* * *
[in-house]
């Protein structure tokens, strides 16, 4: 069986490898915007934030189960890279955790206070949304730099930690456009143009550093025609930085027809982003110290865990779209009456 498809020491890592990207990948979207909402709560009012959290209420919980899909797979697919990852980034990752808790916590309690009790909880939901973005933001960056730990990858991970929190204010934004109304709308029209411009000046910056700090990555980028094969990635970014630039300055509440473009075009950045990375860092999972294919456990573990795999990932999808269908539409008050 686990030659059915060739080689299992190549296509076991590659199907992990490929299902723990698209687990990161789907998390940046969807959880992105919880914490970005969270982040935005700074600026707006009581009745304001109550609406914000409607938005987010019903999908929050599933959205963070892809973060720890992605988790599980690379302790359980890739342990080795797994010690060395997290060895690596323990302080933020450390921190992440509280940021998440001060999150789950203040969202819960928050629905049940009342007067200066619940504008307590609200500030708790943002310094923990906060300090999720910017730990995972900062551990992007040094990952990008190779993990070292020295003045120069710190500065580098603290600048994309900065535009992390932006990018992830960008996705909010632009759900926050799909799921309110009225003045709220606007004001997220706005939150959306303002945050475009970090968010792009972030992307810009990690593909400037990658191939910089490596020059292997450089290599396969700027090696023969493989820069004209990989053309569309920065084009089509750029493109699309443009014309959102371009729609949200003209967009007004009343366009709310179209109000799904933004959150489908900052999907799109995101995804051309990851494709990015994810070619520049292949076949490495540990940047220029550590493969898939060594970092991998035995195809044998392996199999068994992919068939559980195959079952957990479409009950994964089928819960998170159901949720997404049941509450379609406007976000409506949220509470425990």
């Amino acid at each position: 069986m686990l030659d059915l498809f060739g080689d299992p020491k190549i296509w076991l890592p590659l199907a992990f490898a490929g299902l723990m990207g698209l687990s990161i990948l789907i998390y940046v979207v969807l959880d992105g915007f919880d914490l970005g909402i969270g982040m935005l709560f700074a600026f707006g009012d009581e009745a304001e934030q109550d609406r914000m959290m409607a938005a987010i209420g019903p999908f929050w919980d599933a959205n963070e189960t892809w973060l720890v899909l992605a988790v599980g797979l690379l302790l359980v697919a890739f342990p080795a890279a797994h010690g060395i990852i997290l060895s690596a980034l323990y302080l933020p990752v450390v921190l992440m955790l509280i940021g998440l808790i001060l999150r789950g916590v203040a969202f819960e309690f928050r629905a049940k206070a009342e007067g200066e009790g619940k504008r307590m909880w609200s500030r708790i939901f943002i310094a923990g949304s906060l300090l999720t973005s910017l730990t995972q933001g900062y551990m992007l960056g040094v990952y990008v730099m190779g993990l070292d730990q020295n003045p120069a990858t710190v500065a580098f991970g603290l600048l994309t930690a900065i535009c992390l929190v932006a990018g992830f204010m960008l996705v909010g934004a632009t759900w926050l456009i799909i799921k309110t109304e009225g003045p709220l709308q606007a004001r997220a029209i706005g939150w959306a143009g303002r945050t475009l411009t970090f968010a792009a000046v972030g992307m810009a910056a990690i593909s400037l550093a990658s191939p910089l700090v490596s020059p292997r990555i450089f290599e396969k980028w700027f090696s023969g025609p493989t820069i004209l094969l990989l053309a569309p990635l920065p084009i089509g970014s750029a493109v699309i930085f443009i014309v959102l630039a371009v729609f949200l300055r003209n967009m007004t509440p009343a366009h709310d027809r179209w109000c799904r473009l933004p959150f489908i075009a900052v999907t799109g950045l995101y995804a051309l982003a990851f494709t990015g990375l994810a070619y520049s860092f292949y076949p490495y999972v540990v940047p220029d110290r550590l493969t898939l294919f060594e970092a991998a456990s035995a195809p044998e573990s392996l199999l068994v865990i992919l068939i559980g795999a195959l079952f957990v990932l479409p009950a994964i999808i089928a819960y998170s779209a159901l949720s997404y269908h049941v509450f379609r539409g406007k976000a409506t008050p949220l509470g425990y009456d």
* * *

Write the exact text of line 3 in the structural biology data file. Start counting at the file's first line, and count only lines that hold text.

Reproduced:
């Amino acid at each position: 069986m686990l030659d059915l498809f060739g080689d299992p020491k190549i296509w076991l890592p590659l199907a992990f490898a490929g299902l723990m990207g698209l687990s990161i990948l789907i998390y940046v979207v969807l959880d992105g915007f919880d914490l970005g909402i969270g982040m935005l709560f700074a600026f707006g009012d009581e009745a304001e934030q109550d609406r914000m959290m409607a938005a987010i209420g019903p999908f929050w919980d599933a959205n963070e189960t892809w973060l720890v899909l992605a988790v599980g797979l690379l302790l359980v697919a890739f342990p080795a890279a797994h010690g060395i990852i997290l060895s690596a980034l323990y302080l933020p990752v450390v921190l992440m955790l509280i940021g998440l808790i001060l999150r789950g916590v203040a969202f819960e309690f928050r629905a049940k206070a009342e007067g200066e009790g619940k504008r307590m909880w609200s500030r708790i939901f943002i310094a923990g949304s906060l300090l999720t973005s910017l730990t995972q933001g900062y551990m992007l960056g040094v990952y990008v730099m190779g993990l070292d730990q020295n003045p120069a990858t710190v500065a580098f991970g603290l600048l994309t930690a900065i535009c992390l929190v932006a990018g992830f204010m960008l996705v909010g934004a632009t759900w926050l456009i799909i799921k309110t109304e009225g003045p709220l709308q606007a004001r997220a029209i706005g939150w959306a143009g303002r945050t475009l411009t970090f968010a792009a000046v972030g992307m810009a910056a990690i593909s400037l550093a990658s191939p910089l700090v490596s020059p292997r990555i450089f290599e396969k980028w700027f090696s023969g025609p493989t820069i004209l094969l990989l053309a569309p990635l920065p084009i089509g970014s750029a493109v699309i930085f443009i014309v959102l630039a371009v729609f949200l300055r003209n967009m007004t509440p009343a366009h709310d027809r179209w109000c799904r473009l933004p959150f489908i075009a900052v999907t799109g950045l995101y995804a051309l982003a990851f494709t990015g990375l994810a070619y520049s860092f292949y076949p490495y999972v540990v940047p220029d110290r550590l493969t898939l294919f060594e970092a991998a456990s035995a195809p044998e573990s392996l199999l068994v865990i992919l068939i559980g795999a195959l079952f957990v990932l479409p009950a994964i999808i089928a819960y998170s779209a159901l949720s997404y269908h049941v509450f379609r539409g406007k976000a409506t008050p949220l509470g425990y009456d």